All of the observed planetary orbits are ellipsoid. Is there any possibility that there will be a perfect circular orbit in this universe? Also what are the requirements for a circular orbit?

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    $\begingroup$ Perfect within what errors? $\endgroup$ – Qmechanic Feb 24 '17 at 10:09
  • $\begingroup$ Perfect within the quantum mechanical limitations. $\endgroup$ – ASCII Feb 24 '17 at 10:11
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    $\begingroup$ Obviously that's possible, it's just that the probability is very small (zero, in fact, in the continuum approximation). $\endgroup$ – Pirx Feb 24 '17 at 12:50

If the word "perfect" should be taken in mathematical sense then the answer is no because of "statistical" reasons. A probability that a planet ends up on a perfectly circular orbit is zero, because perfectly circular orbit is one among an infinity of other orbits (roughly speaking).

If the question is: Does the physic laws allow for a perfectly circular orbit? The answer is yes, Newtonian mechanic and also general relativity allow for perfectly circular orbits. But planets gain their orbits in a complex process of star-system formation and it is improbable (impossible in mathematical sense) that a planet ends up on an exactly circular orbit.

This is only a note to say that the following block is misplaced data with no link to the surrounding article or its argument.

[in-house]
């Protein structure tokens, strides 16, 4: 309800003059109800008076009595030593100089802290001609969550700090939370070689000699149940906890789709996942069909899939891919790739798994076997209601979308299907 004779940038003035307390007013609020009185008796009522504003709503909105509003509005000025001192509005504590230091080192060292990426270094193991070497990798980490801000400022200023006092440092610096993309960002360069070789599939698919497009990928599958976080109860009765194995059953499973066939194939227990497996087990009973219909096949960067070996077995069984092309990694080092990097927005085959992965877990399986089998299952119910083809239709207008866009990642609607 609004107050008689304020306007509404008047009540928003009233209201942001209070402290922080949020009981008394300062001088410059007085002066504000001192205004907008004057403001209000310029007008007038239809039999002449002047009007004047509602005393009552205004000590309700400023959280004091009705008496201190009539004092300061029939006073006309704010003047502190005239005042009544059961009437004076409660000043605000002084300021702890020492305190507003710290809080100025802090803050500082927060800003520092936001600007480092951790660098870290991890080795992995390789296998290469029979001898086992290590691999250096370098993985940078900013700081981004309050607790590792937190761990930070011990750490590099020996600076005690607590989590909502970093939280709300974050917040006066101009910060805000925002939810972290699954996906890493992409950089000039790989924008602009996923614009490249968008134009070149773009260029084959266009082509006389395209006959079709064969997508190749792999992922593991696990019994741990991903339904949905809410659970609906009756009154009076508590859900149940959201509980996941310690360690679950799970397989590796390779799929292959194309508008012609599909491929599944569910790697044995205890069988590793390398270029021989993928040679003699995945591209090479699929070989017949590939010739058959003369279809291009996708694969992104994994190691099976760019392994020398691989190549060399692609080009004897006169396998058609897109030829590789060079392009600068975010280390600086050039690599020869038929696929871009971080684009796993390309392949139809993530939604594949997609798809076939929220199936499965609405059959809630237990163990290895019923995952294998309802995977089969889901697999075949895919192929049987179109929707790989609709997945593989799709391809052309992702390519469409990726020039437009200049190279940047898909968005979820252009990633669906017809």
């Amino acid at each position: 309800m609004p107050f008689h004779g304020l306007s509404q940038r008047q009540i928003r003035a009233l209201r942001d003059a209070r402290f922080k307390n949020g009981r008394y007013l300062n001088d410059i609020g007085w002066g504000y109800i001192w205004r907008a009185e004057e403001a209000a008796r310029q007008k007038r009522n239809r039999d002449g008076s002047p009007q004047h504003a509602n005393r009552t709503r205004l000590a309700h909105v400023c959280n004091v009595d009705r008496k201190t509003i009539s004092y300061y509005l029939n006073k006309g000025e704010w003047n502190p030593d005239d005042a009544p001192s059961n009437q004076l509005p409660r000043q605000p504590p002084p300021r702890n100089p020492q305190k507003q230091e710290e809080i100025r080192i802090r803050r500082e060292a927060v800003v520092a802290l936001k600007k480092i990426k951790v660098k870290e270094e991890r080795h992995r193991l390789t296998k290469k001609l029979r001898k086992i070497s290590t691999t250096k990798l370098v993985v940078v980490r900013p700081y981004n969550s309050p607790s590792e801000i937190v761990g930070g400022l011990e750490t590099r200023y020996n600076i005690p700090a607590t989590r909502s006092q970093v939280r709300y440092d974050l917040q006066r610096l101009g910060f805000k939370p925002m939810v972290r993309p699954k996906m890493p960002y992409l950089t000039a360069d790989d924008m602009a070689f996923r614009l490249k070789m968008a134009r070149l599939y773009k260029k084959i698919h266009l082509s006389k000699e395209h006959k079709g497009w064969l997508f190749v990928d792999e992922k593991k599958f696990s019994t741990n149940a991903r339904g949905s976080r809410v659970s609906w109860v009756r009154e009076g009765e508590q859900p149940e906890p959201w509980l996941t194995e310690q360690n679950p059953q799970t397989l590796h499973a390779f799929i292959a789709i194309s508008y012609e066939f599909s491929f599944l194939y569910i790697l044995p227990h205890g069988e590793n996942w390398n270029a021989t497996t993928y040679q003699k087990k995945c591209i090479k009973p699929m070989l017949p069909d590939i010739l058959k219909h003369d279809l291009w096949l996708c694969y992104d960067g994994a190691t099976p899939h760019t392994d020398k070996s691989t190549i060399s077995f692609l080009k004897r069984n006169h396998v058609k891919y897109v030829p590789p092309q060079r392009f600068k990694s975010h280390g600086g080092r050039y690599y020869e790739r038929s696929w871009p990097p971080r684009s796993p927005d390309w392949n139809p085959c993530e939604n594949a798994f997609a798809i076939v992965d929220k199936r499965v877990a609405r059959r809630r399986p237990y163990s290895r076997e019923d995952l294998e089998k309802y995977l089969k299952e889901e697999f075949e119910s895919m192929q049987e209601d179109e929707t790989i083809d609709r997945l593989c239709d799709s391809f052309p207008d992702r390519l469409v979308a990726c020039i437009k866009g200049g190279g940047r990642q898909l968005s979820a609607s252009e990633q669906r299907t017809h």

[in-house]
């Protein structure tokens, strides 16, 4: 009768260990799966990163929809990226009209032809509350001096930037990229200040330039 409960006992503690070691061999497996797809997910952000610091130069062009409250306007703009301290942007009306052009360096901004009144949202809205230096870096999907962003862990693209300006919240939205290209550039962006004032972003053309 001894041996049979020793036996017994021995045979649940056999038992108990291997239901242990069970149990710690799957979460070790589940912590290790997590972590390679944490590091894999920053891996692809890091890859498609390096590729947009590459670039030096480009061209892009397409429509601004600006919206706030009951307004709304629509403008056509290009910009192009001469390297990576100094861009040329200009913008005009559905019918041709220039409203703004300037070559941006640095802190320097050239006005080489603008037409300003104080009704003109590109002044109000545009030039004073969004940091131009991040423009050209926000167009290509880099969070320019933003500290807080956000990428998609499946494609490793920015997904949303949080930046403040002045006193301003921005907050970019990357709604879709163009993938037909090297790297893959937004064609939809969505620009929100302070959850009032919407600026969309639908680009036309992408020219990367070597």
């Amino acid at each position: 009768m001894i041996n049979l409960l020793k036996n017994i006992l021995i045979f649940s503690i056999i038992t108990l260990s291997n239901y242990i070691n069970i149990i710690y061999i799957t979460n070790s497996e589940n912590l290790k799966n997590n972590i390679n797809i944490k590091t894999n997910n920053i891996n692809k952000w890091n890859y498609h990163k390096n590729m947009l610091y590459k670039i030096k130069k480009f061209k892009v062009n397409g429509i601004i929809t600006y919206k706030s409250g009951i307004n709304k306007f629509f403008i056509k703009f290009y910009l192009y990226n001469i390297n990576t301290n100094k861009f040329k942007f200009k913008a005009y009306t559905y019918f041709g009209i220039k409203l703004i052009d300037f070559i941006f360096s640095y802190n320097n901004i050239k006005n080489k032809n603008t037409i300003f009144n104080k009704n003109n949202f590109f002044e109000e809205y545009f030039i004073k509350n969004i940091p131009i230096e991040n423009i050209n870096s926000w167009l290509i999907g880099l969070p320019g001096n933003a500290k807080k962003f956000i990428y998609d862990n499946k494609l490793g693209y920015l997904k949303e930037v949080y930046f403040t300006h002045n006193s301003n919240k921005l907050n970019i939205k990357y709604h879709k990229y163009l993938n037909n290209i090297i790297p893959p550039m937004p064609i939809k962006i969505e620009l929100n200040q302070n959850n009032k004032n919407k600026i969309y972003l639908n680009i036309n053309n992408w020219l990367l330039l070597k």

Actually there is a mechanism that actively puts planets on circular orbits. Tidal forces change progressively planetary orbits and those orbits become more and more circular, finilly becoming very close to a circle, see "Tidal locking":


So in this sense all planets (which remain on some orbit) have their orbits progressively changed becoming more and more circular... arbitrary close to a circle when waiting long enough.

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